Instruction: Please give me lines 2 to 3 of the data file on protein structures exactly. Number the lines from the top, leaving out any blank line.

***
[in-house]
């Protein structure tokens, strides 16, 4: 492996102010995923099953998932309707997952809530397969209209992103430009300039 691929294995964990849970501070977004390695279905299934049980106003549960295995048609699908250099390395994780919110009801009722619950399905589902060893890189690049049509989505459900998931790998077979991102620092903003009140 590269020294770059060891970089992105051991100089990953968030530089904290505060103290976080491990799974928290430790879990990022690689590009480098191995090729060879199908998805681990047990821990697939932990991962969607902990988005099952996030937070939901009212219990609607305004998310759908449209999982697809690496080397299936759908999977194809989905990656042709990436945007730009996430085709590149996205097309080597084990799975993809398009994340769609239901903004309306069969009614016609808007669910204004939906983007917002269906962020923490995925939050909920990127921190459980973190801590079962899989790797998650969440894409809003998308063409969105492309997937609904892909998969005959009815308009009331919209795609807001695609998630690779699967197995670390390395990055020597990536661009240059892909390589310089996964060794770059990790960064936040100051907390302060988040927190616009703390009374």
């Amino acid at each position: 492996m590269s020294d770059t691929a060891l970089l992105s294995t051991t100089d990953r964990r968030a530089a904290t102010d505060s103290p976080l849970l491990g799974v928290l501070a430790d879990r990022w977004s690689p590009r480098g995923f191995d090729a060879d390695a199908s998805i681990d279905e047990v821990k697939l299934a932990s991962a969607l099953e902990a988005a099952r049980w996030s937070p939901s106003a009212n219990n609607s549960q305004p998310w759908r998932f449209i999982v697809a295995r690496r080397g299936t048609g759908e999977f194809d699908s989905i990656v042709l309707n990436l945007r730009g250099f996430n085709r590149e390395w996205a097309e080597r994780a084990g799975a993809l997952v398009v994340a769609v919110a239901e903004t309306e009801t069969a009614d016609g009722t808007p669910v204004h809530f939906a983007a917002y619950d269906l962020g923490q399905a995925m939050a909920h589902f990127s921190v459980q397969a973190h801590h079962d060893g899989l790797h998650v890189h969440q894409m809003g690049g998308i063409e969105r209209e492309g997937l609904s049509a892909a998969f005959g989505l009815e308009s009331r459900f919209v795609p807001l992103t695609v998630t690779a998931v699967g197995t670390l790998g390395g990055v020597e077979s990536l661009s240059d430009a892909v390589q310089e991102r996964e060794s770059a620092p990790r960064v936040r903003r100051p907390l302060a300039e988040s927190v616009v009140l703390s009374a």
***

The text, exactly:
């Protein structure tokens, strides 16, 4: 492996102010995923099953998932309707997952809530397969209209992103430009300039 691929294995964990849970501070977004390695279905299934049980106003549960295995048609699908250099390395994780919110009801009722619950399905589902060893890189690049049509989505459900998931790998077979991102620092903003009140 590269020294770059060891970089992105051991100089990953968030530089904290505060103290976080491990799974928290430790879990990022690689590009480098191995090729060879199908998805681990047990821990697939932990991962969607902990988005099952996030937070939901009212219990609607305004998310759908449209999982697809690496080397299936759908999977194809989905990656042709990436945007730009996430085709590149996205097309080597084990799975993809398009994340769609239901903004309306069969009614016609808007669910204004939906983007917002269906962020923490995925939050909920990127921190459980973190801590079962899989790797998650969440894409809003998308063409969105492309997937609904892909998969005959009815308009009331919209795609807001695609998630690779699967197995670390390395990055020597990536661009240059892909390589310089996964060794770059990790960064936040100051907390302060988040927190616009703390009374």
């Amino acid at each position: 492996m590269s020294d770059t691929a060891l970089l992105s294995t051991t100089d990953r964990r968030a530089a904290t102010d505060s103290p976080l849970l491990g799974v928290l501070a430790d879990r990022w977004s690689p590009r480098g995923f191995d090729a060879d390695a199908s998805i681990d279905e047990v821990k697939l299934a932990s991962a969607l099953e902990a988005a099952r049980w996030s937070p939901s106003a009212n219990n609607s549960q305004p998310w759908r998932f449209i999982v697809a295995r690496r080397g299936t048609g759908e999977f194809d699908s989905i990656v042709l309707n990436l945007r730009g250099f996430n085709r590149e390395w996205a097309e080597r994780a084990g799975a993809l997952v398009v994340a769609v919110a239901e903004t309306e009801t069969a009614d016609g009722t808007p669910v204004h809530f939906a983007a917002y619950d269906l962020g923490q399905a995925m939050a909920h589902f990127s921190v459980q397969a973190h801590h079962d060893g899989l790797h998650v890189h969440q894409m809003g690049g998308i063409e969105r209209e492309g997937l609904s049509a892909a998969f005959g989505l009815e308009s009331r459900f919209v795609p807001l992103t695609v998630t690779a998931v699967g197995t670390l790998g390395g990055v020597e077979s990536l661009s240059d430009a892909v390589q310089e991102r996964e060794s770059a620092p990790r960064v936040r903003r100051p907390l302060a300039e988040s927190v616009v009140l703390s009374a």